CEFF: What national organizations that work with CDFIs – either organizations that fund them or organizations that collaborate with them – might be able to move solar financing and energy-efficiency financing forward for the CDFI market?

Markowski: Bank of America or other high-level banks could work with this market. Bank of America had a program where they committed $50 million across the country.

The basic question you’re getting to is: are you going beyond your normal lending standards? Any kind of enlightened lender could make loans for something energy-efficient – and they do. They will, as long as it conforms to their underwriting standards.

But how far will you go beyond your normal underwriting standards in doing it?

If you’re making a loan and you judge the ability of somebody to repay, one of the things you have to do is to evaluate the reduction in their energy cost – assuming that your energy-conserving measures save money. How aggressive are you going to be with that approach?

But beyond that, the question is: if you’re going beyond your normal underwriting standards, with whose money are you going beyond them?

And so I think that in some way or other, you need a role for philanthropy and government.

We were able to go beyond our normal underwriting standards because we were able to get money from the government to pay for our loan-loss reserves. The loan loss reserves were funneled through local government, but they originated with the federal government through the United States Department of Energy.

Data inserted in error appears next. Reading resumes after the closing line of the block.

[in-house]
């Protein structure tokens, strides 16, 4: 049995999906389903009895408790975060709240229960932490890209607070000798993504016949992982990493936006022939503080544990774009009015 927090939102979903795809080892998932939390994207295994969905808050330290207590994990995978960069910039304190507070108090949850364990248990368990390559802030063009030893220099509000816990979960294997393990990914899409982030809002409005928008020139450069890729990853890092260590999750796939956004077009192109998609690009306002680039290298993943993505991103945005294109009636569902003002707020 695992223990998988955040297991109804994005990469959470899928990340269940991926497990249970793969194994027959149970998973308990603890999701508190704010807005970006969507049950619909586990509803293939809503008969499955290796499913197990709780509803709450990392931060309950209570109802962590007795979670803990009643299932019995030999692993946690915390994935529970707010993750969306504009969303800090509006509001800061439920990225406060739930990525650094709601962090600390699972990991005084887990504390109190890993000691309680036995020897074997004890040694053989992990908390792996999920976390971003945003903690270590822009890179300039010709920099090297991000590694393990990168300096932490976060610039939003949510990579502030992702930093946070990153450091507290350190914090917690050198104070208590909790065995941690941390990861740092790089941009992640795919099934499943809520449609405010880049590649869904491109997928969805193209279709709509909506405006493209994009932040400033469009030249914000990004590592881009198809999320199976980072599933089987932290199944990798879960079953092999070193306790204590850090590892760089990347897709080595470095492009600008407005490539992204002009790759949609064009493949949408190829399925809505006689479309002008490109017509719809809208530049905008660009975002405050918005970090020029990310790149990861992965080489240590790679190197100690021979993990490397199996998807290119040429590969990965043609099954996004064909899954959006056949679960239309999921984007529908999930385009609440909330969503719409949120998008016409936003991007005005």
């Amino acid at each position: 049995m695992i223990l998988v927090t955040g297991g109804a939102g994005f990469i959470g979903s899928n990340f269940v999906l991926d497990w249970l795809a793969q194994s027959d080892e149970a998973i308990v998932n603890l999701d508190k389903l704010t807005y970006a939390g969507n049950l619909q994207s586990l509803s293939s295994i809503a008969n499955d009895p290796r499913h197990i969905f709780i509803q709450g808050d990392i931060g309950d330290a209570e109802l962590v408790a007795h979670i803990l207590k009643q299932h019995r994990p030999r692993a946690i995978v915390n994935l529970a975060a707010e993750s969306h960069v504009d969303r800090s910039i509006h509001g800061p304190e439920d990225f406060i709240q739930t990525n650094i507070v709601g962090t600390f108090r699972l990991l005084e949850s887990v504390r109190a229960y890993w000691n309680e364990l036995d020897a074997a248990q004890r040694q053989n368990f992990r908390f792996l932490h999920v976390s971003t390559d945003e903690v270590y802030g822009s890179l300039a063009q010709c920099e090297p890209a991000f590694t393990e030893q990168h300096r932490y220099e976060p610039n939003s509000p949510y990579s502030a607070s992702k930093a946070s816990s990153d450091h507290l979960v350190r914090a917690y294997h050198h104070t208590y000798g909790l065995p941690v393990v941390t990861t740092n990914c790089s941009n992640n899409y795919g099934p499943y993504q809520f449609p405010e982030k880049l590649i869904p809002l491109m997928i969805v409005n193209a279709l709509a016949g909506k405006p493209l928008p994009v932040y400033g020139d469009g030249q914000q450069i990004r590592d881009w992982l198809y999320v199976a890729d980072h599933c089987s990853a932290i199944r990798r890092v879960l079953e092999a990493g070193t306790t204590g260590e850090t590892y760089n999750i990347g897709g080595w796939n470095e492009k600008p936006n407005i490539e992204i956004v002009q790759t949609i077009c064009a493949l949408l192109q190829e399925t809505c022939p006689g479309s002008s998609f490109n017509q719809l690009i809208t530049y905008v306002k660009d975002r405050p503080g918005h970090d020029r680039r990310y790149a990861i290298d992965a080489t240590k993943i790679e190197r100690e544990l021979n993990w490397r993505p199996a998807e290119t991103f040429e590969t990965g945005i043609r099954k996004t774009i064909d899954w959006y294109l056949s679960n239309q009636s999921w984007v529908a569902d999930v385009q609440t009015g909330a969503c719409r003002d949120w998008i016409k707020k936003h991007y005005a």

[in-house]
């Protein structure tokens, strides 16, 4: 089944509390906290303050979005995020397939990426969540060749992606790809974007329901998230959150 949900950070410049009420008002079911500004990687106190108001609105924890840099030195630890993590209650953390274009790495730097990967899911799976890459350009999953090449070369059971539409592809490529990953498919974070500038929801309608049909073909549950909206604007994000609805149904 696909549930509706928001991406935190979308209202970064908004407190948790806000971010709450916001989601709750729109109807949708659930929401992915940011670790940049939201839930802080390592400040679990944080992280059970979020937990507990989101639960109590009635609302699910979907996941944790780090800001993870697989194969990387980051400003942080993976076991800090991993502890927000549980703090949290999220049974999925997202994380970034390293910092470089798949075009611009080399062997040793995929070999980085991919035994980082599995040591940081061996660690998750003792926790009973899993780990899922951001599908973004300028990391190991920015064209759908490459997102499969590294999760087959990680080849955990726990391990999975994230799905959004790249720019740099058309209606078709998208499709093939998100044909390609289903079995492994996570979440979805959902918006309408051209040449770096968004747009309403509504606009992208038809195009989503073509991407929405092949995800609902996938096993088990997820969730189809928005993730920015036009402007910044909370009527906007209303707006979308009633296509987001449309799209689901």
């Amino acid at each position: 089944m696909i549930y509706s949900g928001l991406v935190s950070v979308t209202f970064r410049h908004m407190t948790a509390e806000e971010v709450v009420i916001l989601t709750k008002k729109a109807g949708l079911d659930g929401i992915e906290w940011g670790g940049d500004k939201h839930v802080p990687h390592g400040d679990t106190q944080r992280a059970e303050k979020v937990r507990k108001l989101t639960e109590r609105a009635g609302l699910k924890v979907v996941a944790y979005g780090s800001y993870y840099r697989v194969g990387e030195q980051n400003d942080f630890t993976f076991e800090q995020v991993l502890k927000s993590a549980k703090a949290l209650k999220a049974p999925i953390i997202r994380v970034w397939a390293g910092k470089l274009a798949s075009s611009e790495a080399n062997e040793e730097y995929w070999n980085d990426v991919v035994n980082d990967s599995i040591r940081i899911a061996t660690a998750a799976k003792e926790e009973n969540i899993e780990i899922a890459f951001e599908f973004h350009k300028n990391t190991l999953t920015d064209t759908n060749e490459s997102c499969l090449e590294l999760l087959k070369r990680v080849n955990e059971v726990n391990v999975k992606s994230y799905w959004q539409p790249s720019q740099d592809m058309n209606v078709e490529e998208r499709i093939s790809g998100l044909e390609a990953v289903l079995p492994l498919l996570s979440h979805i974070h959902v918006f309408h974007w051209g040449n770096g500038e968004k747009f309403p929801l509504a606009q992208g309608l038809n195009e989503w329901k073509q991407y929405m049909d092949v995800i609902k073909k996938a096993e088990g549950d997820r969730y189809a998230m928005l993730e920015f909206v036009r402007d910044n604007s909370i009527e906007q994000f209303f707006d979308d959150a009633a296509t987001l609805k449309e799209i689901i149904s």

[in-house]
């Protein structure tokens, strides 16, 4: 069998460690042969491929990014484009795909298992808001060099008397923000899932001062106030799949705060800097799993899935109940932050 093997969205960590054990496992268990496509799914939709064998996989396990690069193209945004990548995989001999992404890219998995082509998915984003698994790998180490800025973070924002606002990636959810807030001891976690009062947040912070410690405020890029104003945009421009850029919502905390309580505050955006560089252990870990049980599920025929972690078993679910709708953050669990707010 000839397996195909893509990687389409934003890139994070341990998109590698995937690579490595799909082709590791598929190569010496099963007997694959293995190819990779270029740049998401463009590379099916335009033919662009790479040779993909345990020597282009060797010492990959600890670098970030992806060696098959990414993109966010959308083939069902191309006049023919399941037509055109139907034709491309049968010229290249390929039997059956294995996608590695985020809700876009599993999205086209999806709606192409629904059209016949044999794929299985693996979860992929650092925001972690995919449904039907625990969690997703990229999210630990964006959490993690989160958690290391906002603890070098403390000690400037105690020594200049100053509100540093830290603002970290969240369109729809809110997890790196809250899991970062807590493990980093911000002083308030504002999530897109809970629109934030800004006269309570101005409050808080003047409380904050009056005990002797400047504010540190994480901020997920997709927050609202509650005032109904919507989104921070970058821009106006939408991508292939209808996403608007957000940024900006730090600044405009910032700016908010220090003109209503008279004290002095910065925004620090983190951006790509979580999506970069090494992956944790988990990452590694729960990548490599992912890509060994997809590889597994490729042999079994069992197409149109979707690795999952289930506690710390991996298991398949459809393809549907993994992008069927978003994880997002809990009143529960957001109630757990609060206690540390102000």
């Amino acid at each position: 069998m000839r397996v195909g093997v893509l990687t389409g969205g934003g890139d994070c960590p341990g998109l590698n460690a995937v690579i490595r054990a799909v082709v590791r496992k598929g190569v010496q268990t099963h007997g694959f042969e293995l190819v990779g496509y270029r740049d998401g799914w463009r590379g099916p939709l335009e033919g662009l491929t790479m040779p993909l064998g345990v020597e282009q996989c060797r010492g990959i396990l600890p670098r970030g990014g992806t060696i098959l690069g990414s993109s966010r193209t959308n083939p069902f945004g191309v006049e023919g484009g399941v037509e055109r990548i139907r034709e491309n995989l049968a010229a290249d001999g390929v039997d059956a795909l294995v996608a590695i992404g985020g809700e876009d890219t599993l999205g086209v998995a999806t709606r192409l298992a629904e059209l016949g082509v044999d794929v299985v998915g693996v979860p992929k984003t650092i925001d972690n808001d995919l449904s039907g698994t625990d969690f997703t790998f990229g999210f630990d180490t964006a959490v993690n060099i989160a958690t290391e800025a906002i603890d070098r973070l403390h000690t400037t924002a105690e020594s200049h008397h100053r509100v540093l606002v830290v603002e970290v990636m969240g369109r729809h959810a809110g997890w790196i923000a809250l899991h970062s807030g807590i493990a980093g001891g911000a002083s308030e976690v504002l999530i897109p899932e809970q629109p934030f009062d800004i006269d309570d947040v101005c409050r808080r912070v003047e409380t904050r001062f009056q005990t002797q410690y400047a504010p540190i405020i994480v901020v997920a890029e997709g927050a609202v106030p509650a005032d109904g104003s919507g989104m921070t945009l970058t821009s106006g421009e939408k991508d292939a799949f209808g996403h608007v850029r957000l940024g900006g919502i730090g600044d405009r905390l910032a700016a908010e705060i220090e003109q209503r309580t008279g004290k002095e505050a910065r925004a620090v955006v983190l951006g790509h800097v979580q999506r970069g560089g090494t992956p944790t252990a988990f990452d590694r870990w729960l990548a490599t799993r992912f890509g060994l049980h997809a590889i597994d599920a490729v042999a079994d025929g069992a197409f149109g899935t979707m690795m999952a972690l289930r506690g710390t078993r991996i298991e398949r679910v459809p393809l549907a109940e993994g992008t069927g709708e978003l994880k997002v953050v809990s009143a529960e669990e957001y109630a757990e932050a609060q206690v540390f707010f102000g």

So that money was important because it allowed us to be aggressive with lending private money.

Bank of America put out a study and did an evaluation of how they did. We made second-mortgage loans behind first mortgages at a very low interest rate – 3 percent. We ended up having very good performance.

This high-risk lending may not be as high-risk as it seems. I think that was a good use of that pilot program. 

CEFF: How can CDFIs reduce risk while making loans to low-to-moderate-income communities for solar energy and energy efficiency?

Markowski: You have to know your customer and know your product. It’s important to understand what you’re installing, what it’s going to save, and whether the estimate is accurate.

CDFIs know their finances. They might not know anything about energy efficiency or how to separate a smart energy investment from a not-so-smart one. It’s important to have partners who can provide that technical assistance.

Our technical assistance partner is Elevate Energy. This is very important if you’re getting something that is outside the normal construction expertise that one might have.

With Elevate Energy, the way we work with them is that they go to the building and do an overall audit of the building. The most cost-effective and energy-use-reducing retrofits are insulation, caulking, boilers, controls and lighting. The company makes a list of everything the owner could do. They say: this is what you could do, this is how much it would cost, this is how much it would save, and this is the payback period.